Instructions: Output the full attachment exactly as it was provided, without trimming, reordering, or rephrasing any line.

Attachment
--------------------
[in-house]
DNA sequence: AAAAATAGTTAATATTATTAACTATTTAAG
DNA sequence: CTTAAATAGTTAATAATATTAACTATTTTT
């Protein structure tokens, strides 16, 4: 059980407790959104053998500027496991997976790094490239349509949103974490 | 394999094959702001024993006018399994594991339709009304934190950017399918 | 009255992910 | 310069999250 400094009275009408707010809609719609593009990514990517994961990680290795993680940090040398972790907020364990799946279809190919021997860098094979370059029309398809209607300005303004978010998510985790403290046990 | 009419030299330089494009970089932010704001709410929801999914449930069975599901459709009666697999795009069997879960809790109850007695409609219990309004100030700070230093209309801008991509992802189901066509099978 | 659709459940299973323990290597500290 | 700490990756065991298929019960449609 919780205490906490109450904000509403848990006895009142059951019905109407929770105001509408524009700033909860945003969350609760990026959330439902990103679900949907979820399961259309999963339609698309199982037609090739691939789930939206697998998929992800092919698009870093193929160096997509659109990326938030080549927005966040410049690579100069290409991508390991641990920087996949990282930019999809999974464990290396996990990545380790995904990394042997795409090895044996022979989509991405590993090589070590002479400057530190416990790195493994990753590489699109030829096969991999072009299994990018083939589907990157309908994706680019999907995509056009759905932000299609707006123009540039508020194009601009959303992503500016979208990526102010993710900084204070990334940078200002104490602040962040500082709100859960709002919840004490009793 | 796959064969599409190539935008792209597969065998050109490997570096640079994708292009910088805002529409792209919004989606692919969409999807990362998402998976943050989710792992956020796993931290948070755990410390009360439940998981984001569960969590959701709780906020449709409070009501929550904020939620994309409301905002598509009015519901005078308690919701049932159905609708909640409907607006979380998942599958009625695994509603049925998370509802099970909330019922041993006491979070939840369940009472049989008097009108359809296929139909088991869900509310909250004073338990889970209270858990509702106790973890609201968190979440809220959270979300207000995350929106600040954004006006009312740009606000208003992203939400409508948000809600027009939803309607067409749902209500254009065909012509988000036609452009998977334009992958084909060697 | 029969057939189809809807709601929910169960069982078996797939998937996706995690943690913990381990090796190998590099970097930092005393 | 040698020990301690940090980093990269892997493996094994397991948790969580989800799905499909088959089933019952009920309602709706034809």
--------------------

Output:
[in-house]
DNA sequence: AAAAATAGTTAATATTATTAACTATTTAAG
DNA sequence: CTTAAATAGTTAATAATATTAACTATTTTT
């Protein structure tokens, strides 16, 4: 059980407790959104053998500027496991997976790094490239349509949103974490 | 394999094959702001024993006018399994594991339709009304934190950017399918 | 009255992910 | 310069999250 400094009275009408707010809609719609593009990514990517994961990680290795993680940090040398972790907020364990799946279809190919021997860098094979370059029309398809209607300005303004978010998510985790403290046990 | 009419030299330089494009970089932010704001709410929801999914449930069975599901459709009666697999795009069997879960809790109850007695409609219990309004100030700070230093209309801008991509992802189901066509099978 | 659709459940299973323990290597500290 | 700490990756065991298929019960449609 919780205490906490109450904000509403848990006895009142059951019905109407929770105001509408524009700033909860945003969350609760990026959330439902990103679900949907979820399961259309999963339609698309199982037609090739691939789930939206697998998929992800092919698009870093193929160096997509659109990326938030080549927005966040410049690579100069290409991508390991641990920087996949990282930019999809999974464990290396996990990545380790995904990394042997795409090895044996022979989509991405590993090589070590002479400057530190416990790195493994990753590489699109030829096969991999072009299994990018083939589907990157309908994706680019999907995509056009759905932000299609707006123009540039508020194009601009959303992503500016979208990526102010993710900084204070990334940078200002104490602040962040500082709100859960709002919840004490009793 | 796959064969599409190539935008792209597969065998050109490997570096640079994708292009910088805002529409792209919004989606692919969409999807990362998402998976943050989710792992956020796993931290948070755990410390009360439940998981984001569960969590959701709780906020449709409070009501929550904020939620994309409301905002598509009015519901005078308690919701049932159905609708909640409907607006979380998942599958009625695994509603049925998370509802099970909330019922041993006491979070939840369940009472049989008097009108359809296929139909088991869900509310909250004073338990889970209270858990509702106790973890609201968190979440809220959270979300207000995350929106600040954004006006009312740009606000208003992203939400409508948000809600027009939803309607067409749902209500254009065909012509988000036609452009998977334009992958084909060697 | 029969057939189809809807709601929910169960069982078996797939998937996706995690943690913990381990090796190998590099970097930092005393 | 040698020990301690940090980093990269892997493996094994397991948790969580989800799905499909088959089933019952009920309602709706034809």